The Bahá’í Faith
Bahá’í Concept of God
Unity in Diversity
The Covenant of Bahá’u’lláh
Bahá’í Laws and principle
Bahá’í Community Life
Becoming a Bahá’í
Bahá’í Community Life
Invitation to Join
The Bahai Faith is a world wide community of people of all walks of life. With its core principles of "Unity in Diversity", it has attracted the hearts of many people of diverse backgrounds who have found its progressive teachings to resonate their own ideals and have discovered its regenerative power that has given form to an open, all-embracing and welcoming community where people can freely come together, pray together and work together for the betterment of the whole society, in every part of the world. You are therefore warmly invited to come and participate in all community worship and activities where every individual is encouraged to contribute towards building their own neighbourhood communities and offer their services in order to enhance the spiritual, social and economic life of the society at large. These objectives are achieved through a series of core activities that focus on training the children, the junior youth group and the wider community.
It might be helpful to think of the work of the Bahá’í community as the building of a new world civilisation. The Universal House of Justice explains that there are three participants in this work, each with a very important role.
First Participant: Individual
The first participant is the individual believer. It is the duty of this individual to remain firm in the Covenant, to strive daily to bring his or her life in line with Bahá’u’lláh’s Teachings, and to serve humanity, always conscious of the fact that life does not end with death and that one’s relation with God is eternal.
After death, our souls become free and continue to progress towards God for all eternity. Our lives here are very much like the life of an infant in the womb of the mother. For some nine months the child develops faculties - eyes, ears, hands and so on - to be used later in this world. In the same way, we are to develop here the spiritual faculties that we need for progress in the other worlds of God.
Of course, we do not achieve our purpose by just thinking about it. We have to work, serve our fellow human beings, and share the knowledge we gain with others.
Second Participant: Community
The second participant is the community. Human beings were not created to exist alone. We live in communities and must work together to build the new civilizations.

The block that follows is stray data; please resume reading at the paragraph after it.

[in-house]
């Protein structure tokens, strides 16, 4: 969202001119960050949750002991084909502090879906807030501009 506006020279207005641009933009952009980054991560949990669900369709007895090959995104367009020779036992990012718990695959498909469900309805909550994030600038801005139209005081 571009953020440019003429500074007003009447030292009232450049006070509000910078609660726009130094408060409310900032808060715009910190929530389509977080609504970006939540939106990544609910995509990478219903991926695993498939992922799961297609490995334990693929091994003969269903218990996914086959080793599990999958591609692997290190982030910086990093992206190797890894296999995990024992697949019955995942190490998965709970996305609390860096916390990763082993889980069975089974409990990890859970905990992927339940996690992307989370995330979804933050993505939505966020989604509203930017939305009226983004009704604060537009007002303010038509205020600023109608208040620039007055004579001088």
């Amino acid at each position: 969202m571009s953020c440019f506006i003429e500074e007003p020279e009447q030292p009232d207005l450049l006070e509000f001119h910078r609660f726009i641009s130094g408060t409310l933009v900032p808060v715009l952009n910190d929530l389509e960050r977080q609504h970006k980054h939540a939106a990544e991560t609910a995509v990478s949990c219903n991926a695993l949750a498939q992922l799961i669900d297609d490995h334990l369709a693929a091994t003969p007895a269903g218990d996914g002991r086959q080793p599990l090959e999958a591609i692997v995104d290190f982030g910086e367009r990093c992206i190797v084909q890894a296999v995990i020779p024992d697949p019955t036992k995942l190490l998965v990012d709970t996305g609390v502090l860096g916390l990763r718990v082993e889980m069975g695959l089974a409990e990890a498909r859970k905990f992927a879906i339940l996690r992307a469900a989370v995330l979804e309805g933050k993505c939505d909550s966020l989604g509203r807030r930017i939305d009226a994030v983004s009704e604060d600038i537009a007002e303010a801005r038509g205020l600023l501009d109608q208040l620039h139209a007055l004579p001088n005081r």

In addition to being members of the local community, we are also members of the national community and then the worldwide Bahá’í community which is constantly expanding and attracting people from every religious background, race and nationality.
Third Participant: Institutions
The institutions of the Faith, the Universal House of Justice explains, represent the third participant in the building of the new civilisation. This is a profound subject which is intimately linked with the Covenant of Bahá’u’lláh.
Included in the commandments of Bahá’u’lláh are many related to the way society should be organised. In the past, the Manifestations of God have not said much about how their followers should organise themselves and people have had to discover how to do this by themselves. But, in the case of the Bahá’í Faith, Bahá’u’lláh has brought His own Administrative Order, which means that He has told us what institutions we must create, how they should function, and how humanity should be governed.
As already mentioned the Universal House of Justice is the supreme institution of the Bahá’í Faith and is elected by the Bahá’is world-wide every 5 years. In each country, Bahá’is elect once a year the National Spiritual Assembly, and in each locality, the Local Spiritual Assembly.
There are no priests or clergy in the Bahá’í Faith, and it is the Local Spiritual Assembly that guides the affairs of the community and watches over the well-being of the individual believers.
A Local Spiritual Assembly consists of nine members elected in a prayerful atmosphere by secret ballot by all the adult believers in the community. Spiritual Assemblies are extremely important to Bahá’is. Through them we learn how human affairs are to be administered and how a new order can be established in society, an order which is to be known as the World Order of Bahá’u’lláh.